Ad Nauseam (Poem)

It’s been over a week, now, since the tragedy at Parkland. If you are at all like me, you were devastated that such horror could happen again…and again…and again over these last years.

Though I cannot imagine how those directly affected feel, in the days that followed I read the burgeoning crop of stances, responses, and outrage with heartache. For me, heartache means writing. Especially heartache on a topic so vast as this. Thus, I started drafting poems and after rereading them separate from the emotion in which they were written, I’ve decided that they’re worth sharing. Each day this week, I hope to share some new piece of writing with you, starting today with a poem titled, “Ad Nauseam”.

The first of the pieces I put together based on my feelings in these last two weeks, “Ad Nauseam” focuses on those who–in response to the terrible pain these teachers, parents, and children have endured–want to fight “righteously” by degrading, denigrating, and seeking to trivialize/ignore those who are in pain. Most specifically, it’s aimed at those who have the most direct power to make a difference, but have written this situation off like countless others without truly having even a conversation about why. This is a heavily metered, rhyming poem; very archaic in style and inspired by my favorite poem of all time “Dulce Et Decorum Est” by Wilfred Owen.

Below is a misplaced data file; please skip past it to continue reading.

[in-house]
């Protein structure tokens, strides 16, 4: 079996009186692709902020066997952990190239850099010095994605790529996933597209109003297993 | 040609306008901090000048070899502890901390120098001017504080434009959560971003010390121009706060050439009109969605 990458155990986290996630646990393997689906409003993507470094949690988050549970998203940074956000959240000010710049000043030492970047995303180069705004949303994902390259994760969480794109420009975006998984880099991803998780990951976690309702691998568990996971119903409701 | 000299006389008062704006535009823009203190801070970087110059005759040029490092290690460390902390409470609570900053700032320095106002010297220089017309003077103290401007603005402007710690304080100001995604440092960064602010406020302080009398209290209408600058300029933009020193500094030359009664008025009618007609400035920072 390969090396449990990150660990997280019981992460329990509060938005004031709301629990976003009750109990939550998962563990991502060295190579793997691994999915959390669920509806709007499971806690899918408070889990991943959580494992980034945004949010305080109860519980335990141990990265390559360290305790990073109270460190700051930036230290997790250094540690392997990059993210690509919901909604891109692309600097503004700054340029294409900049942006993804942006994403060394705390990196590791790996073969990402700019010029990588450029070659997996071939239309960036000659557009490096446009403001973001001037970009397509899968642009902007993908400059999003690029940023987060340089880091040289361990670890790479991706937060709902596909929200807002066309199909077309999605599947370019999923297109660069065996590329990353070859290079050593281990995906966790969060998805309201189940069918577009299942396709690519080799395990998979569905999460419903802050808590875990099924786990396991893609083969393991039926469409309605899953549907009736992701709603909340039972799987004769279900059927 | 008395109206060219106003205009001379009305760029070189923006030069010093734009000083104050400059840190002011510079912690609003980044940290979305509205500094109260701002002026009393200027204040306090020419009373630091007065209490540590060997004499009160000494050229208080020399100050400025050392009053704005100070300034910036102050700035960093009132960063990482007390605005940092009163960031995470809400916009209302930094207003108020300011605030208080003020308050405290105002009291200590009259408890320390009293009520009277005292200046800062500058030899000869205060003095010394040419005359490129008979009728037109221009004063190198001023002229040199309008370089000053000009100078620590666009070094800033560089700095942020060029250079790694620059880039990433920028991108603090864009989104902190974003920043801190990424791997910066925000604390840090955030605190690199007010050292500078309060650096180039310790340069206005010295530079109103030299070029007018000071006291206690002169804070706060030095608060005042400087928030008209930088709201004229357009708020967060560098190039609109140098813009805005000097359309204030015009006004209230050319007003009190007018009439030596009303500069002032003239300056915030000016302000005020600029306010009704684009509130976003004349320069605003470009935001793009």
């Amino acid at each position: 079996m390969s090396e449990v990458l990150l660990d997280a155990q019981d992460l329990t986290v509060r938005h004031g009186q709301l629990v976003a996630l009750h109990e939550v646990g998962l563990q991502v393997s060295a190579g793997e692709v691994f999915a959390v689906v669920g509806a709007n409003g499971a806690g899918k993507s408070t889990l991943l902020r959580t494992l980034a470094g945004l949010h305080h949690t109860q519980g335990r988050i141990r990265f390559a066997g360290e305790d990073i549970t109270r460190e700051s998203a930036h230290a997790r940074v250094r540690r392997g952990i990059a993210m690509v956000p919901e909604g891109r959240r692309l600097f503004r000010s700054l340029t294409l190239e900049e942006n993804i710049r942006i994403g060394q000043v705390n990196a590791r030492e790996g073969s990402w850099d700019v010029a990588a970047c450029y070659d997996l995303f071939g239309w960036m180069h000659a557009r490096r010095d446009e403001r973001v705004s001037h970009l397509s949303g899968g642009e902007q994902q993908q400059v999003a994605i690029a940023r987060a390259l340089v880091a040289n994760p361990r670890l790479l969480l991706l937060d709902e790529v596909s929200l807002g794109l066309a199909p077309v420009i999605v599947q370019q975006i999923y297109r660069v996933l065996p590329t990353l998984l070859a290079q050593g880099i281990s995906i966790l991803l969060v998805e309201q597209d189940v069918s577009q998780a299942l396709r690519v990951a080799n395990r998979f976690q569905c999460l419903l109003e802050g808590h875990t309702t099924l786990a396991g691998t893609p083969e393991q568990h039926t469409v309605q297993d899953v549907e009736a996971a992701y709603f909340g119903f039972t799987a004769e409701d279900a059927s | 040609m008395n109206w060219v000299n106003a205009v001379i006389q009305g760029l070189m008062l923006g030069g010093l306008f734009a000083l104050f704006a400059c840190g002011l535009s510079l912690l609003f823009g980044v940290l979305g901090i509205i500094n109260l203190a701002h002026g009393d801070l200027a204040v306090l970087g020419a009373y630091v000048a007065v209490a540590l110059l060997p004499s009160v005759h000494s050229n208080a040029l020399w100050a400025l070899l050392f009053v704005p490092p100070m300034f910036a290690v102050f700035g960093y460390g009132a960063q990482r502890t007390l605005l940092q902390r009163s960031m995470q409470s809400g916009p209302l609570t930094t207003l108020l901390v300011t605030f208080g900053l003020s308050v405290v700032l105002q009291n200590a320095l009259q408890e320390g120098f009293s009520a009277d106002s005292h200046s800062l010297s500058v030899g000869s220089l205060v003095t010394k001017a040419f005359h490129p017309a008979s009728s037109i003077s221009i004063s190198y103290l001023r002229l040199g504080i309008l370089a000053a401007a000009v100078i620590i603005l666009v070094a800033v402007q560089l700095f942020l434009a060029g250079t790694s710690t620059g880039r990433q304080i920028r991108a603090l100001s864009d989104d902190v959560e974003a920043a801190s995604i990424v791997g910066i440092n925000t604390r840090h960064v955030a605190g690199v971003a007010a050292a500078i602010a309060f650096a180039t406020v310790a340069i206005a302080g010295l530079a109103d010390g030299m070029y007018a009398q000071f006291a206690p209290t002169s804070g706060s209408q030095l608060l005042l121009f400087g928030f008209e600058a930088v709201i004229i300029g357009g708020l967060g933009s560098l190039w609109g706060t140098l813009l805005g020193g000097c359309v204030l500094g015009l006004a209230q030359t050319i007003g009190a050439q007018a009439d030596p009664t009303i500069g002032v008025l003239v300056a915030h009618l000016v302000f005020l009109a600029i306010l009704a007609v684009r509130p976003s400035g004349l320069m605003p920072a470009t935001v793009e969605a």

Ad Nauseam

There are no glorious battles,
though there are causes worth our lives.
Every fight begun unravels
the goals for which we strive.
Yes, there may be times
when, in defense of our ideals,
we set aside our pencils
to take up our swords and shields,
but there are no glorious battles,
despite whatever you have read.

We pay by incremental lot
a tariff on the soul
for every battle fought
that we could not avoid.
And that’s not even speaking
of that direst of crimes–
letting others suffer
because you could not grow a spine.

So do not claim in gladness
the righteous cause that you stand for,
if you are not prepared
to march and fight your own damned war.
Children should not suffer–
whether fear or something worse–
merely for the preference of some,
and others, for their purse.

There are no glorious battles,
though each true hero earns their place,
through strife and courage persevering
in hope to make us safe.
Sadly, most such heroes
go forgotten but by few
who will remember when we fail again
as we seem content to do.

There are no glorious battles,
despite whatever you have read.
There are no glorious battles;
only tragic dead.

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